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National Highway Traffic Safety Administration targets seniors

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If you’re getting on in years and cars seem to be whizzing by so fast you forget to turn off your turn signal when you merge, don’t worry, the federal government has announced a five-year plan to help you out.

The National Highway Traffic Safety Administration (NHTSA) announced Friday a strategic plan to improve safety for elderly drivers and passengers, even though they are statistically among the safest drivers on the road.

The government is apparently concerned about the increasing number of injuries and deaths of older drivers who still use their twenty-year-old Oldsmobiles to shop for groceries and pick up prescriptions at Wal-Mart.

The government report notes that since 2003 the population of older adults, defined as age 65 and older, has increased by 20% and that the number of licensed older drivers increased by 21% to 35 million in 2012. The NHTSA did not introduce a corresponding plan for alternative transportation to fill in for the old Oldsmobile when “older adults” need to obtain medicine and other miscellaneous items of sustenance.

Last year, NHTSA reported that 5,560 people older than 65 died and 214,000 were injured in car crashes, a 3% spike in fatalities and a 16% spike in injuries compared with 2011. That's in addition to an increased risk of death or serious injury in even low-severity crashes, NHTSA stated.

However, before any healthy adults over 65 toss their keys to the grandchild so he or she can do the shopping - be forewarned. For both men and women, drivers aged 16 to 19 years of age have the highest average annual crash and traffic violation rates of any other age group. It’s unclear why the NHTSA decided to go after the safest group of drivers instead.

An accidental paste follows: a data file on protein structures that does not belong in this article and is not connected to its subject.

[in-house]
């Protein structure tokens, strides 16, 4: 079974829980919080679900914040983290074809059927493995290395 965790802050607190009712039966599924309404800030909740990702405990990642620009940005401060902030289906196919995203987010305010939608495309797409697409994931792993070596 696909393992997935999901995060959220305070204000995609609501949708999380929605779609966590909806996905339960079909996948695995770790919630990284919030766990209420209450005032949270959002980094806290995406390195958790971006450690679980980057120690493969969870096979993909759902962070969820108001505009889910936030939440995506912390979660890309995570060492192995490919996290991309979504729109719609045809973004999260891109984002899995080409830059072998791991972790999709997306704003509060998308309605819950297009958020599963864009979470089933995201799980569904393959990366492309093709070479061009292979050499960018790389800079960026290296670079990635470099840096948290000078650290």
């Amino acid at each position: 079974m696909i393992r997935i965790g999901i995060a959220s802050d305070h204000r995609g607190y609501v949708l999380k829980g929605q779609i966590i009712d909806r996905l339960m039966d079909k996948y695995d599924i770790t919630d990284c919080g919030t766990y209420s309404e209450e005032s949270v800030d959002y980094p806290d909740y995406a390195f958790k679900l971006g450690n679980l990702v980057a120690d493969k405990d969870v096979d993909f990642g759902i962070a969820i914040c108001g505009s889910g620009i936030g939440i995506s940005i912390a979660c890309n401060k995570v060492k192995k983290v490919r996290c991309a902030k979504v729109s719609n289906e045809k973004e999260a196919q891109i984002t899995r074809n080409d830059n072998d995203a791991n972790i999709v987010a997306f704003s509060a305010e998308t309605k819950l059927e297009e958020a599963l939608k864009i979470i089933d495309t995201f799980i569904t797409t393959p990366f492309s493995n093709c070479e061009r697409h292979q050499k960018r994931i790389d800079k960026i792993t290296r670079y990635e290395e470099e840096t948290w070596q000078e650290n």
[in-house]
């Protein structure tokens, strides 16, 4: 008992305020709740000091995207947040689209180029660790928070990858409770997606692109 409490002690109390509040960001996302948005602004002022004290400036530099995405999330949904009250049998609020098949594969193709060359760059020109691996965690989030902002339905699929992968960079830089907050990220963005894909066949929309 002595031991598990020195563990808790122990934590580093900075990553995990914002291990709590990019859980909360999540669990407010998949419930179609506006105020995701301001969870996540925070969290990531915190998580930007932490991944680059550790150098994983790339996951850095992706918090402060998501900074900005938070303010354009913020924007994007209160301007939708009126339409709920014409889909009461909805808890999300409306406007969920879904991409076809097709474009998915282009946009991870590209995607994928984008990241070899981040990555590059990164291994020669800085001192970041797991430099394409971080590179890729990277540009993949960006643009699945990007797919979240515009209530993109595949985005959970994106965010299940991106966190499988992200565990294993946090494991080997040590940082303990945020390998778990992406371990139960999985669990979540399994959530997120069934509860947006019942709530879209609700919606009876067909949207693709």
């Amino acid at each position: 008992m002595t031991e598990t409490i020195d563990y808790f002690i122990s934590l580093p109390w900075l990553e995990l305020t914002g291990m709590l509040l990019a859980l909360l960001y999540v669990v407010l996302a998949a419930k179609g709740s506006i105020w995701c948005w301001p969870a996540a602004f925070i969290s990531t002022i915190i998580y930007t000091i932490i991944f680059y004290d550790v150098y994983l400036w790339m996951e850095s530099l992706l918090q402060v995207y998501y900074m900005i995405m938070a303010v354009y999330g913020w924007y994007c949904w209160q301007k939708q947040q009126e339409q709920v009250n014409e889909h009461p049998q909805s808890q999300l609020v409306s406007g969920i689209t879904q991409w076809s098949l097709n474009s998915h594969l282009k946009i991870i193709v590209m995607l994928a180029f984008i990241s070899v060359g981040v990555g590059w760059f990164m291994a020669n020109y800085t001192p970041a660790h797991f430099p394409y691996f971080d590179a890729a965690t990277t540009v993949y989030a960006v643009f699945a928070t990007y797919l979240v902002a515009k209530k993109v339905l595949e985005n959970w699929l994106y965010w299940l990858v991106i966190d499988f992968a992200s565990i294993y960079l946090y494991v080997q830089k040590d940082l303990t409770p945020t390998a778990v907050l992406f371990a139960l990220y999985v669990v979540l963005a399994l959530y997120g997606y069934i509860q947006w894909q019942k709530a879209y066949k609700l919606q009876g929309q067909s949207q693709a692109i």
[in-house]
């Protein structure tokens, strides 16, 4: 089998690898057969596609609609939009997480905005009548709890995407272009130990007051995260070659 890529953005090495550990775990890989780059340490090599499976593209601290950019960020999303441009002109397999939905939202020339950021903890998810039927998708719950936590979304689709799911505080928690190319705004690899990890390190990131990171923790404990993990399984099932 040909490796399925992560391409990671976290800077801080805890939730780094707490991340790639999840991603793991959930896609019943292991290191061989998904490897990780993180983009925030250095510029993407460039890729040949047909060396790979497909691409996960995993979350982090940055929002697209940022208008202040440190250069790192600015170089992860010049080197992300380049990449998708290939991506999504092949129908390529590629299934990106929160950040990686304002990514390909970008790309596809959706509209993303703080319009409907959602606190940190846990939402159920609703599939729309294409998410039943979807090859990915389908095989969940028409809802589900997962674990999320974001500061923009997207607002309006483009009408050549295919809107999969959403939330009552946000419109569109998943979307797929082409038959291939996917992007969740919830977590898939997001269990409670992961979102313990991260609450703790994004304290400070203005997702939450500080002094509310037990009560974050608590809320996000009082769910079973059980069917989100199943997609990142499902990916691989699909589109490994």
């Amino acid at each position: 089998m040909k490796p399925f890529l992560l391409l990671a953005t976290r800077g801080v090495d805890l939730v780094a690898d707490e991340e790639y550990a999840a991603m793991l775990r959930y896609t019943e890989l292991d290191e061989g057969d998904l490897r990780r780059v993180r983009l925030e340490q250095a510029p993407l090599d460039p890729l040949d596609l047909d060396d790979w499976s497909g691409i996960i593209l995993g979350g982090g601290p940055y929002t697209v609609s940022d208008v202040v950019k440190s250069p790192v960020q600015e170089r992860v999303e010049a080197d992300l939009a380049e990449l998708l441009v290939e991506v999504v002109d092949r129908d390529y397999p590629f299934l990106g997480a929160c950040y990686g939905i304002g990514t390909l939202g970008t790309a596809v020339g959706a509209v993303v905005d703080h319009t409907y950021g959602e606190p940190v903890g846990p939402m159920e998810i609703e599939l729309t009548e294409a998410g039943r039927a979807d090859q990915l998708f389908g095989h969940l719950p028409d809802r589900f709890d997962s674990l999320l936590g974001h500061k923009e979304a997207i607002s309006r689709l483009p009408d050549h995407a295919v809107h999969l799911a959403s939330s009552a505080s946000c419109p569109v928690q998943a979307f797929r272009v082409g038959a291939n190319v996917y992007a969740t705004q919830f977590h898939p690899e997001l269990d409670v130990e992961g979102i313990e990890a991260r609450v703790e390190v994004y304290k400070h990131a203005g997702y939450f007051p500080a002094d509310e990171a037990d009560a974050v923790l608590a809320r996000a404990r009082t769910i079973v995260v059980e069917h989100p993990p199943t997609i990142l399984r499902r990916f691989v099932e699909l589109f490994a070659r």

Of course, we’re talking about the government, or more specifically the NHTSA, the NSA of DMVs, so there should be no reason for concern. It won’t cost you a dime and your privacy is a guaranteed, right. They’re just trying to help you out…out of your Oldsmobile, in a manner of speaking.

So what’s the bottom line, one might ask, especially one who is over 65 and hoping to stay out of assisted living for a couple more years.

"NHTSA's Older Driver Highway Safety Program Guidelines are based on best practices around the country and include countermeasures that can be implemented to ensure the safety of older drivers, including at-risk drivers," the agency said in a statement.

Translated to plain English the statement reads like “we have to pass the law so that you can find out what is in it.”

Actually, the NHTSA Guidelines eventually get into specifics like “NHTSA intends to refine its systems as it continues to examine crash rates and injuries, as well as clinical and naturalistic studies of physical, cognitive and perceptual changes associated with drivers' behavior as they age."

As you can see, it's very clear. However, if you like your Olds but still haven’t got your eyes on the new guidelines, consider this NHTSA quote:

"The guidelines encourage state highway safety offices to work closely with driver license officials, state departments of transportation, medical providers and aging services providers, among others."

It should be mentioned in support of those who may fail to meet new NHTSA Guidelines and live a few miles or more from the nearest market and pharmacy, there are some really hot-looking 10-speed three-wheel bikes out there complete with shopping baskets.

Just be sure to buy it before you sell the Olds in case you have to bring it home and put it together.

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